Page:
Lake Sylvia State Park
This park sets just behind the historic Montasano township. In fact, you drive through one of their charming neighborhoods directly into the park. Once inside the park, you would never know it. You might as well be miles up the Hamma Hamma River or Hoh River for all you can see of any rural development. You can see some of the historic structures that once made up the homestead here, however.
Michael F. Luark homesteaded at this lake in 1868 and the family built a water-powered sawmill, the first in Grays Harbor County. In 1909, a dam was constructed at the end of Lake Sylvia to provide hydro-electric power and water for Montesano.
The area around Lake Sylvia State Park is rich with logging lore and history. Huge, old-growth stumps are everywhere in the park. There is a giant wooden ball carved from a single log by a local logging legend. The story has it that the logger could stand atop the floating ball and walk it from one end of the lake to the other. I haven’t been able to find a name to go with the legend so take it with a grain of salt.
Logging ceased in the 1930s and the City of Montesano donated the land around Lake Sylvia to the State Parks Commission for conservation in 1936.
Today you can fish from the banks of the lake or use a small craft to fish directly on the lake. Gasoline powered engines are not allowed but apparently, electric motors are fine.
Sylvia Creek Falls
What really had my curiosity peaked was a reference to a Sylvia Creek Falls that was just beyond the dam on the creek which drains the lake. According to what I read it was hidden during the summer due to the leaf cover, and getting below the fall could be tricky as it was slick rock and mud.
Sure enough, I could see just the top of the fall but could find a vantage point that showed more of the fall. Time to break out the climbing gear I had been assembling for just this kind of scenario. Ever since our canopy climb at Deception Pass I have been purchasing pieces of climbing gear so we could safely go after ‘that shot’.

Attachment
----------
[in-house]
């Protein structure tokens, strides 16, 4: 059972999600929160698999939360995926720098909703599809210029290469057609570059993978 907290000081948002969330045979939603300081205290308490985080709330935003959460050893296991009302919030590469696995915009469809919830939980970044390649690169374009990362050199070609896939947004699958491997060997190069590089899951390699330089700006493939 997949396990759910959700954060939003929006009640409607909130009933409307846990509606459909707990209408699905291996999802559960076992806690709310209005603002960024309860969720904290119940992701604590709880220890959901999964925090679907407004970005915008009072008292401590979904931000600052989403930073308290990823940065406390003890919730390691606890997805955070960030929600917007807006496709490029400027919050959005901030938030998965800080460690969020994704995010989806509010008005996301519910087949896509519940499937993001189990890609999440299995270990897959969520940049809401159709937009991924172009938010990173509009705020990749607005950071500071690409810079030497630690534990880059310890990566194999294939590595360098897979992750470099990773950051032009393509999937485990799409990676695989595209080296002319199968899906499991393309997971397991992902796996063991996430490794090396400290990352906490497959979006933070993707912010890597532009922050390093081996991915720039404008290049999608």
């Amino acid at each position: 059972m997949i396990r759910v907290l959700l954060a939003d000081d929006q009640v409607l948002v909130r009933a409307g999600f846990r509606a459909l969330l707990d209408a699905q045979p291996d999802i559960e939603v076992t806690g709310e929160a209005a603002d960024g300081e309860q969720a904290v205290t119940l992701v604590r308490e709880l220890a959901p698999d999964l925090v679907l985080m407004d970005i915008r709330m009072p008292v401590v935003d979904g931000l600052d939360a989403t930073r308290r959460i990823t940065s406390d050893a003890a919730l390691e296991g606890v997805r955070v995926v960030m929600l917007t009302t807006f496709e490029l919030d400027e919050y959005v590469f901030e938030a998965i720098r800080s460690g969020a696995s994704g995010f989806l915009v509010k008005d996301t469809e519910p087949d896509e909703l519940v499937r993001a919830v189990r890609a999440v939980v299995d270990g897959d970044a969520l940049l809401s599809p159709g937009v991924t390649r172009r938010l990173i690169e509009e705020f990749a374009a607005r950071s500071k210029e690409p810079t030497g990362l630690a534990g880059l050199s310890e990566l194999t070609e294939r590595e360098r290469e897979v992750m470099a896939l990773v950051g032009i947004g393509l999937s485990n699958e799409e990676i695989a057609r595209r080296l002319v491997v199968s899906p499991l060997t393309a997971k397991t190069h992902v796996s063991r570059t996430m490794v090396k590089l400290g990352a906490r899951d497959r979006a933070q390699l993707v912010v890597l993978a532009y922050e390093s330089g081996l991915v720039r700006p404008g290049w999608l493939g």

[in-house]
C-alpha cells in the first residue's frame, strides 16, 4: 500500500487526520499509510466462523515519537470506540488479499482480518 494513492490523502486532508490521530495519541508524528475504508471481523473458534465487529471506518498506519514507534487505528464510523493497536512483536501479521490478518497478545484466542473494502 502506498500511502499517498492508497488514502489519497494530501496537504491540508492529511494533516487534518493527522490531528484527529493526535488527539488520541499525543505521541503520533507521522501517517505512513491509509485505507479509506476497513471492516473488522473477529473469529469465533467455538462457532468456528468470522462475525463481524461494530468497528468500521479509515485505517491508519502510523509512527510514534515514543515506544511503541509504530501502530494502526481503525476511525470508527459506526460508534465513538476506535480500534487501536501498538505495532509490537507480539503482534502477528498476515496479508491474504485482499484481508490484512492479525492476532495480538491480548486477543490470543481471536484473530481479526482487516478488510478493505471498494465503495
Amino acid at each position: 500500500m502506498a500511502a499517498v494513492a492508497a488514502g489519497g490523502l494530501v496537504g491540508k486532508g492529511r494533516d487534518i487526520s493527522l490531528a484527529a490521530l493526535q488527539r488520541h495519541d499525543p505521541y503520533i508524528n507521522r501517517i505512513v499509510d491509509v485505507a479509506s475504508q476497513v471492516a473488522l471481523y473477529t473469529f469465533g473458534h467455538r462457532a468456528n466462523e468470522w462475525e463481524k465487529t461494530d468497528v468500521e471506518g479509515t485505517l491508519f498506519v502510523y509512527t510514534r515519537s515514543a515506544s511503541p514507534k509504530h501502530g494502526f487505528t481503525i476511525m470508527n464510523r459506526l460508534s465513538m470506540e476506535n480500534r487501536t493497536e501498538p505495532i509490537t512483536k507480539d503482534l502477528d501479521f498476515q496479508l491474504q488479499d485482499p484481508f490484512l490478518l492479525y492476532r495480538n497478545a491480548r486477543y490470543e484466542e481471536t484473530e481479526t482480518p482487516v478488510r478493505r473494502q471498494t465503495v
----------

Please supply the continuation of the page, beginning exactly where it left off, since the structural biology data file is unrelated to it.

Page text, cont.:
We went downstream of the falls and repelled down to the streambed. A bit of bushwhacking back towards the fall was needed but once we got a clear shot of the fall it was all so worth the effect.
This has to be one of the most unusual falls I’ve seen in the Pacific Northwest. The water has dug out an impressive bowl in the sandstone resulting in what appears to be two falls. It’s rather hard to explain so I’ll just let the photos to the talking.
Perhaps in the fall or winter, you can see the fall without having to climb down to the stream-bed. Obviously, that option isn’t going to be open to everyone and I wouldn’t recommend trying it without some anchor gear.
Porter’s Creek Falls
It was such a beautiful day that we decided to make it a double. While researching the Lake Sylvia State Park, I had seen where there was a second waterfall in the nearby Capitol State Forest. This was Porter Creek Falls which has its trailhead near its namesake campsite.
I’ve been curious about the Capital State Forest but had heard mixed reviews. It’s open to motorbikes and ATV’s and I’d heard it attracts more of a ‘Hook and Bullet” sort of crowd. As we parked near the trailhead I could see where people might come up with that analogy. But we had no issues with anyone and the ATV riders that I let pass me at the end of the day were very polite and waved their thanks as they overtook me. I’d have no issues returning or evening staying in the forest.
The hike out to the waterfalls is not overly difficult and can be managed by children. Unlike the earlier access, this was literally a walk in the park. Once we reached on point on the map where the falls were located it became apparent that there were actually two; one on each of the forks of the creek.
Sunny, green, and heavily wooded these falls are picturesque in their own way. Not the highest, widest or most water, but photo worthy just the same and the walk along the creek is worth every step.